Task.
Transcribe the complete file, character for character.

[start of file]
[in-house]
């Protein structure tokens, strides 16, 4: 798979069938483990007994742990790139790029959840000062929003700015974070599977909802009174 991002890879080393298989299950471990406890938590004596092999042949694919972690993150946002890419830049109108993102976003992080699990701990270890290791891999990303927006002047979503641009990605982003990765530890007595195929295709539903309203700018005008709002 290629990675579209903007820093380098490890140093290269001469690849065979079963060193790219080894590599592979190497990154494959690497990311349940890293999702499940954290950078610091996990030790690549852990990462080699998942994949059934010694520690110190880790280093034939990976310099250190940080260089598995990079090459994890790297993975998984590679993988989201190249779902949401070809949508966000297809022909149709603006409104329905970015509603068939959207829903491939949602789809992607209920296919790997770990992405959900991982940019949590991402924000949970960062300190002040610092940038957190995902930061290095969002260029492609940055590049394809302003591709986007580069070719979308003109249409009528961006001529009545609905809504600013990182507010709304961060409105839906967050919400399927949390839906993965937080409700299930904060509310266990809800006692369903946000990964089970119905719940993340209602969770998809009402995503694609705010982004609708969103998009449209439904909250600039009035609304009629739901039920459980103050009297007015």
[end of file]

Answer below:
[in-house]
């Protein structure tokens, strides 16, 4: 798979069938483990007994742990790139790029959840000062929003700015974070599977909802009174 991002890879080393298989299950471990406890938590004596092999042949694919972690993150946002890419830049109108993102976003992080699990701990270890290791891999990303927006002047979503641009990605982003990765530890007595195929295709539903309203700018005008709002 290629990675579209903007820093380098490890140093290269001469690849065979079963060193790219080894590599592979190497990154494959690497990311349940890293999702499940954290950078610091996990030790690549852990990462080699998942994949059934010694520690110190880790280093034939990976310099250190940080260089598995990079090459994890790297993975998984590679993988989201190249779902949401070809949508966000297809022909149709603006409104329905970015509603068939959207829903491939949602789809992607209920296919790997770990992405959900991982940019949590991402924000949970960062300190002040610092940038957190995902930061290095969002260029492609940055590049394809302003591709986007580069070719979308003109249409009528961006001529009545609905809504600013990182507010709304961060409105839906967050919400399927949390839906993965937080409700299930904060509310266990809800006692369903946000990964089970119905719940993340209602969770998809009402995503694609705010982004609708969103998009449209439904909250600039009035609304009629739901039920459980103050009297007015």